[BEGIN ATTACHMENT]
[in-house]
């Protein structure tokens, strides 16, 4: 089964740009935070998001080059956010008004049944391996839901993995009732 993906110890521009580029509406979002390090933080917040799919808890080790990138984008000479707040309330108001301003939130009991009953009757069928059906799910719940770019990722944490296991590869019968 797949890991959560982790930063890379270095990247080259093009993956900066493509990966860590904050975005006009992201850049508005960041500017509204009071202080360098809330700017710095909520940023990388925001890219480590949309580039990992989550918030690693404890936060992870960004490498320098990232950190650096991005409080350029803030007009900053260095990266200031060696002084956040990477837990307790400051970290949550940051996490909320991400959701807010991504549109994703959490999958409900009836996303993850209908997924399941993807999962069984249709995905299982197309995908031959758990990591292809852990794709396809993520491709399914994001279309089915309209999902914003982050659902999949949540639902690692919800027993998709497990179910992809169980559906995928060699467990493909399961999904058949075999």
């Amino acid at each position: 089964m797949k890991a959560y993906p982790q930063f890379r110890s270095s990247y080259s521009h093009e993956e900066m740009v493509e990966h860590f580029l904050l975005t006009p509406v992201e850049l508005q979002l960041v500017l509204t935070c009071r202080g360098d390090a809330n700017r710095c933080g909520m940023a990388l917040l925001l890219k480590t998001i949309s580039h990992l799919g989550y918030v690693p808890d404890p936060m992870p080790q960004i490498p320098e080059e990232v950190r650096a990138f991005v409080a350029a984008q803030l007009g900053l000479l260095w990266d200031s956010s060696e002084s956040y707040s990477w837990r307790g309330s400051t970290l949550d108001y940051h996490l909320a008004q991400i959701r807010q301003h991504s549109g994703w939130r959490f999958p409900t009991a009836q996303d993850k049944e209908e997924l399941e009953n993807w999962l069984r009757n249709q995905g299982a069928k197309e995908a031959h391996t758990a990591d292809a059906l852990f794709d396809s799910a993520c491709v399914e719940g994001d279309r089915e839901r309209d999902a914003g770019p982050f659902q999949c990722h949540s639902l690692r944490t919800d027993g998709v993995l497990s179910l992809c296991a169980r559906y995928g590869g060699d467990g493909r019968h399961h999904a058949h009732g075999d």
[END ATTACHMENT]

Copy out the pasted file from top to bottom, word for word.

[in-house]
């Protein structure tokens, strides 16, 4: 089964740009935070998001080059956010008004049944391996839901993995009732 993906110890521009580029509406979002390090933080917040799919808890080790990138984008000479707040309330108001301003939130009991009953009757069928059906799910719940770019990722944490296991590869019968 797949890991959560982790930063890379270095990247080259093009993956900066493509990966860590904050975005006009992201850049508005960041500017509204009071202080360098809330700017710095909520940023990388925001890219480590949309580039990992989550918030690693404890936060992870960004490498320098990232950190650096991005409080350029803030007009900053260095990266200031060696002084956040990477837990307790400051970290949550940051996490909320991400959701807010991504549109994703959490999958409900009836996303993850209908997924399941993807999962069984249709995905299982197309995908031959758990990591292809852990794709396809993520491709399914994001279309089915309209999902914003982050659902999949949540639902690692919800027993998709497990179910992809169980559906995928060699467990493909399961999904058949075999």
């Amino acid at each position: 089964m797949k890991a959560y993906p982790q930063f890379r110890s270095s990247y080259s521009h093009e993956e900066m740009v493509e990966h860590f580029l904050l975005t006009p509406v992201e850049l508005q979002l960041v500017l509204t935070c009071r202080g360098d390090a809330n700017r710095c933080g909520m940023a990388l917040l925001l890219k480590t998001i949309s580039h990992l799919g989550y918030v690693p808890d404890p936060m992870p080790q960004i490498p320098e080059e990232v950190r650096a990138f991005v409080a350029a984008q803030l007009g900053l000479l260095w990266d200031s956010s060696e002084s956040y707040s990477w837990r307790g309330s400051t970290l949550d108001y940051h996490l909320a008004q991400i959701r807010q301003h991504s549109g994703w939130r959490f999958p409900t009991a009836q996303d993850k049944e209908e997924l399941e009953n993807w999962l069984r009757n249709q995905g299982a069928k197309e995908a031959h391996t758990a990591d292809a059906l852990f794709d396809s799910a993520c491709v399914e719940g994001d279309r089915e839901r309209d999902a914003g770019p982050f659902q999949c990722h949540s639902l690692r944490t919800d027993g998709v993995l497990s179910l992809c296991a169980r559906y995928g590869g060699d467990g493909r019968h399961h999904a058949h009732g075999d």